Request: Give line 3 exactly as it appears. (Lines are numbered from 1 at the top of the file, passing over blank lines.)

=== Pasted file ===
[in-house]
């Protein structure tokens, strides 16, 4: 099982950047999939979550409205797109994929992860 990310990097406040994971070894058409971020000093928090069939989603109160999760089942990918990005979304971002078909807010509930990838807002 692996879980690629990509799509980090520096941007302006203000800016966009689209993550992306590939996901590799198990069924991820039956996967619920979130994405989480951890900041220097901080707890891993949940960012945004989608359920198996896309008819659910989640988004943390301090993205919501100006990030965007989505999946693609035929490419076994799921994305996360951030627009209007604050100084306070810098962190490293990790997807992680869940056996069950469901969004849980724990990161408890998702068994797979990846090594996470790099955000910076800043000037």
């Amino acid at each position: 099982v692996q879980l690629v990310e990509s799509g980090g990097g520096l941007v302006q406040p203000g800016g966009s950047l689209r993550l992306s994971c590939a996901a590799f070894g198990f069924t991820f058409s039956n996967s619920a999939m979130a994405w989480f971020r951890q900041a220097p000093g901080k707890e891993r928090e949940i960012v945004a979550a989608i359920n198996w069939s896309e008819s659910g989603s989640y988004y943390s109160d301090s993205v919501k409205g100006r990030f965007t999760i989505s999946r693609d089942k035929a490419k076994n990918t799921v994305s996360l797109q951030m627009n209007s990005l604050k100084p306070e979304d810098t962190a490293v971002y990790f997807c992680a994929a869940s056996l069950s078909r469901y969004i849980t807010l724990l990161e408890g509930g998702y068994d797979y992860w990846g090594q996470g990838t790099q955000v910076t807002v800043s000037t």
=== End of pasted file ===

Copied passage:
């Amino acid at each position: 099982v692996q879980l690629v990310e990509s799509g980090g990097g520096l941007v302006q406040p203000g800016g966009s950047l689209r993550l992306s994971c590939a996901a590799f070894g198990f069924t991820f058409s039956n996967s619920a999939m979130a994405w989480f971020r951890q900041a220097p000093g901080k707890e891993r928090e949940i960012v945004a979550a989608i359920n198996w069939s896309e008819s659910g989603s989640y988004y943390s109160d301090s993205v919501k409205g100006r990030f965007t999760i989505s999946r693609d089942k035929a490419k076994n990918t799921v994305s996360l797109q951030m627009n209007s990005l604050k100084p306070e979304d810098t962190a490293v971002y990790f997807c992680a994929a869940s056996l069950s078909r469901y969004i849980t807010l724990l990161e408890g509930g998702y068994d797979y992860w990846g090594q996470g990838t790099q955000v910076t807002v800043s000037t």